Hormone boosts mental function in small study
URL of this page: http://www.nlm.nih.gov/medlineplus/news/fullstory_127992.html
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Monday, August 6, 2012
NEW YORK (Reuters Health) - A small U.S. study suggests daily hormone injections may boost mental agility in older people with and without mild cognitive problems.
People who got growth hormone-releasing hormone (GHRH), as opposed to inactive injections, improved on tests of attention and concentration skills - what psychologists call executive function.
And participants who got the hormone shots also felt the effects in their daily life, said Laura Baker, a memory researcher at the University of Washington & VA Puget Sound Health Care System in Seattle.
"On self-report, many of the folks in the active group reported they felt better," Baker, who led the study, told Reuters Health. "They wanted to know where they could get (the hormone) after the study was over."
But that's jumping the gun, she warned, because the treatment is still experimental and GHRH is not approved to treat mental decline. What's more, the hormone, which was provided free by the manufacturer in the study, today costs $700 for a single shot, Baker said.
An expert who wasn't involved in the research echoed the cautions.
"I think it's potentially good news, but I don't think it's to the point where people should go out and start using it," said Dr. Ronald C. Petersen, who heads the Mayo Alzheimer's Disease Research Center in Rochester, Minnesota.
The new study, published Monday in the Archives of Neurology, included 152 people aged 55 to 87. Sixty-six had "mild cognitive impairment," which falls somewhere between normal forgetfulness and dementia.
Baker said researchers have failed so far to come up with effective drugs to treat mild cognitive impairment, just as there is no known treatment to stave off the normal memory decline that comes with age.
But recent work by one of Baker's co-authors hints that nasal sprays with the hormone insulin may have a positive impact on memory in people with Alzheimer's disease - although that's far from conclusive yet.
GHRH, a hormone produced by the hypothalamus in the brain, is linked to the insulin system, but also has a host of other effects. It dwindles naturally with aging, which has been linked to declines in memory and executive function.
"All you have to do is supplement that hormone and it then will result in a whole cascade of effects that then restore an aging system to a younger system," said Baker.
In her study, people injected a synthetic version of GHRH or a placebo daily for five months. At the end, those who got the drug did better on psychological tests of executive function - whether or not they had mild cognitive impairment.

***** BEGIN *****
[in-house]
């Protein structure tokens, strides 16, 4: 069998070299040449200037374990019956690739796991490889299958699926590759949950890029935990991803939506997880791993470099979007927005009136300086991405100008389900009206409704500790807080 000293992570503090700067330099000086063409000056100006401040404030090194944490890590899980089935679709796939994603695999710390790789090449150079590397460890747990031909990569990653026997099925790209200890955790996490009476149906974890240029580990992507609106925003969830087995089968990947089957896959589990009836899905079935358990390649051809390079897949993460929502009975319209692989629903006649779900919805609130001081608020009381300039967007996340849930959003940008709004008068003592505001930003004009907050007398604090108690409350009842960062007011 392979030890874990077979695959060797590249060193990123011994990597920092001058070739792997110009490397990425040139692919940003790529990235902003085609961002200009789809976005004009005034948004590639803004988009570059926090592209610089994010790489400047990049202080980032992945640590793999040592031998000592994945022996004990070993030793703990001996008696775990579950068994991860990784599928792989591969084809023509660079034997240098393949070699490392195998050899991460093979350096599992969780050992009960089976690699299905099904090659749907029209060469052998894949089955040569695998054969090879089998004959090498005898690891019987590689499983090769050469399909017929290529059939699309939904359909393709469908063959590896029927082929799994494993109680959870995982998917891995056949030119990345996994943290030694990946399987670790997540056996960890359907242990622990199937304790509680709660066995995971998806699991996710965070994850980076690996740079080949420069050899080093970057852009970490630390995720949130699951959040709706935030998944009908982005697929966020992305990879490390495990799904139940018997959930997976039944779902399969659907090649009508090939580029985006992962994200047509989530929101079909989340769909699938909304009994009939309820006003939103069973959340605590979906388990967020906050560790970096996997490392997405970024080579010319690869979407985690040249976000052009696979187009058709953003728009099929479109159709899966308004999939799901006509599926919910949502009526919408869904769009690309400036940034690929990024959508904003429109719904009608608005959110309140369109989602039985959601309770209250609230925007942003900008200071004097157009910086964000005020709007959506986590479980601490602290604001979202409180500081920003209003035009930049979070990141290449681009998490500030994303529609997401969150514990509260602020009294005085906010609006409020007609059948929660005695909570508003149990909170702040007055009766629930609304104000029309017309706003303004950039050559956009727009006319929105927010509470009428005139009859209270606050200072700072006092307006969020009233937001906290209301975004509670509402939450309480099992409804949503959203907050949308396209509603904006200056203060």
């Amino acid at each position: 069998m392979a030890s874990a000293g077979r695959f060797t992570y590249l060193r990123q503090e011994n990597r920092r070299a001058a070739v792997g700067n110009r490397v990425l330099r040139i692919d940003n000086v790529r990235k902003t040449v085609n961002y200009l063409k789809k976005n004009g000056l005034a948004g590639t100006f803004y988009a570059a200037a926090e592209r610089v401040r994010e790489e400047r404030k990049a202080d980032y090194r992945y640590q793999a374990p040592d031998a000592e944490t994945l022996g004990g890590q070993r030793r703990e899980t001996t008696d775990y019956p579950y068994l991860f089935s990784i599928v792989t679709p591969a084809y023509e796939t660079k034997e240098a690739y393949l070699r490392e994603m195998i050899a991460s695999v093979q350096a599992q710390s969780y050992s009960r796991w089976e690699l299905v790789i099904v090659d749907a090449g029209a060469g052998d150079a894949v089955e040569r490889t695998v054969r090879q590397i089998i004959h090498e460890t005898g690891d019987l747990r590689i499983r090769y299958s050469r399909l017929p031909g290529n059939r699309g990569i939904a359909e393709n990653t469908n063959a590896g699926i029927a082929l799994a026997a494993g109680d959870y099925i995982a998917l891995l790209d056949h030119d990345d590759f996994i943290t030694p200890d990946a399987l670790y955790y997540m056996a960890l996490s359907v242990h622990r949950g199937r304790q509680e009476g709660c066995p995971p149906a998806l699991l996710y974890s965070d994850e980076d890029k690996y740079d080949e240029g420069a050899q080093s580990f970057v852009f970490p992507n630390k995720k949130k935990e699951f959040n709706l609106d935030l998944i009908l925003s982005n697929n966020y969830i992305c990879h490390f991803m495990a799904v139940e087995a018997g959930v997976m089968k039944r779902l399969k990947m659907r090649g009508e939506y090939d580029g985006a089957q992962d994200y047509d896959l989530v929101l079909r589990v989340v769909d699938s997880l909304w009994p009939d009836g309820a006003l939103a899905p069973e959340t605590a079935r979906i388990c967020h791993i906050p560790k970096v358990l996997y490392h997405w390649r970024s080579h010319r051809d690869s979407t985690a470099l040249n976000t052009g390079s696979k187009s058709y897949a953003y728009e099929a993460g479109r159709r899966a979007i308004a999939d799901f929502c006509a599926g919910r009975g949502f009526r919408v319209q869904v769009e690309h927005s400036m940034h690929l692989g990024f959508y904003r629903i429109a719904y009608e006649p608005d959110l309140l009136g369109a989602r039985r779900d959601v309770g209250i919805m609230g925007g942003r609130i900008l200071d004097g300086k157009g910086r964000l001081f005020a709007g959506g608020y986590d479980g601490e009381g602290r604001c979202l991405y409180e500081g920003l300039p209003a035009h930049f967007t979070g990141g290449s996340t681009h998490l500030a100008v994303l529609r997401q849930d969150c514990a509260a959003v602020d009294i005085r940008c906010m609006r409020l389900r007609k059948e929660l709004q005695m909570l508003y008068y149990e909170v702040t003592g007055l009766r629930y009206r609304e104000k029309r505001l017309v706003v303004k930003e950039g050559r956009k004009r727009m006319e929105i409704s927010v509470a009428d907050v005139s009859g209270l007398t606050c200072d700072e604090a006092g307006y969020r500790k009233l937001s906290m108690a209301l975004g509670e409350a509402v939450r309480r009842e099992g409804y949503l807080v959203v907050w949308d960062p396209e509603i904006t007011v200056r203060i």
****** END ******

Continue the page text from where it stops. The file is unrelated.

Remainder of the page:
It's unclear how the test differences will translate into real life, said Baker. One test, for instance, asked participants to name the color of a font - say, green - used to write the name of a different color - say, "red". But Baker said people who got the hormone were more likely to report improvements in their ability to focus during the day.
The researchers found no serious side effects in the study, although people who got the hormone more often complained of symptoms like skin reactions and joint pain.
Still, both Baker and Petersen said more work is needed to gauge the long-term consequences of GHRH injections. It's possible health problems could show up down the road, and the mental boost may be short-lived.
"Is it going to work in the long run and is it going to be safe? That is still unknown," said Petersen.
Baker added that it's too early to say whether the hormone could play a role in thwarting the development of Alzheimer's, which may affect as many as five million Americans.
Still, she said, "There are things we can all do to postpone (mental) decline." Keeping medical conditions such as diabetes under control and getting regular exercise are two examples.
"We recommend commonly that people start exercising when they are having mild cognitive impairment,"
Baker said. "Our work and others' has shown that exercise really does make a difference."
SOURCE: http://bit.ly/MNucEu Archives of Neurology, online August 6, 2012.
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